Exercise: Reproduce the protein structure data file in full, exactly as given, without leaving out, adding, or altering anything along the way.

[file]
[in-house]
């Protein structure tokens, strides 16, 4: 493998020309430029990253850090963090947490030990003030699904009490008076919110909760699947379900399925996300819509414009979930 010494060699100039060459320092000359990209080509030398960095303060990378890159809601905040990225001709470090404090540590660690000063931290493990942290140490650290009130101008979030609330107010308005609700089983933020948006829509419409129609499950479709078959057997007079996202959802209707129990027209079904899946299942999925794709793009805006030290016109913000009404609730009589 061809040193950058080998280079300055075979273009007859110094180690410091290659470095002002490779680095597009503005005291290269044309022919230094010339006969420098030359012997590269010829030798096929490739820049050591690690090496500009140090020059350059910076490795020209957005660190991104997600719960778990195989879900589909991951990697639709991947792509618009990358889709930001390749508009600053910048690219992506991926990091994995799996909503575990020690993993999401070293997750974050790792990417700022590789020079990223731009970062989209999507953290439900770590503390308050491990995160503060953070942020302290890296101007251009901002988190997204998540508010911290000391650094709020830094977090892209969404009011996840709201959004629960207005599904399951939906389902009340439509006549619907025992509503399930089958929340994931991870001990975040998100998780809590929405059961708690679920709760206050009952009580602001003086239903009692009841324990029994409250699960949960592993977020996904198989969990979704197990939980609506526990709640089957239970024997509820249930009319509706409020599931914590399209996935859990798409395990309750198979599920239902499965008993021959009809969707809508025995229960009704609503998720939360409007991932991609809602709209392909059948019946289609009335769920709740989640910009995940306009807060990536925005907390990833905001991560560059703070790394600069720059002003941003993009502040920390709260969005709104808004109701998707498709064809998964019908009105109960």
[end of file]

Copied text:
[in-house]
């Protein structure tokens, strides 16, 4: 493998020309430029990253850090963090947490030990003030699904009490008076919110909760699947379900399925996300819509414009979930 010494060699100039060459320092000359990209080509030398960095303060990378890159809601905040990225001709470090404090540590660690000063931290493990942290140490650290009130101008979030609330107010308005609700089983933020948006829509419409129609499950479709078959057997007079996202959802209707129990027209079904899946299942999925794709793009805006030290016109913000009404609730009589 061809040193950058080998280079300055075979273009007859110094180690410091290659470095002002490779680095597009503005005291290269044309022919230094010339006969420098030359012997590269010829030798096929490739820049050591690690090496500009140090020059350059910076490795020209957005660190991104997600719960778990195989879900589909991951990697639709991947792509618009990358889709930001390749508009600053910048690219992506991926990091994995799996909503575990020690993993999401070293997750974050790792990417700022590789020079990223731009970062989209999507953290439900770590503390308050491990995160503060953070942020302290890296101007251009901002988190997204998540508010911290000391650094709020830094977090892209969404009011996840709201959004629960207005599904399951939906389902009340439509006549619907025992509503399930089958929340994931991870001990975040998100998780809590929405059961708690679920709760206050009952009580602001003086239903009692009841324990029994409250699960949960592993977020996904198989969990979704197990939980609506526990709640089957239970024997509820249930009319509706409020599931914590399209996935859990798409395990309750198979599920239902499965008993021959009809969707809508025995229960009704609503998720939360409007991932991609809602709209392909059948019946289609009335769920709740989640910009995940306009807060990536925005907390990833905001991560560059703070790394600069720059002003941003993009502040920390709260969005709104808004109701998707498709064809998964019908009105109960």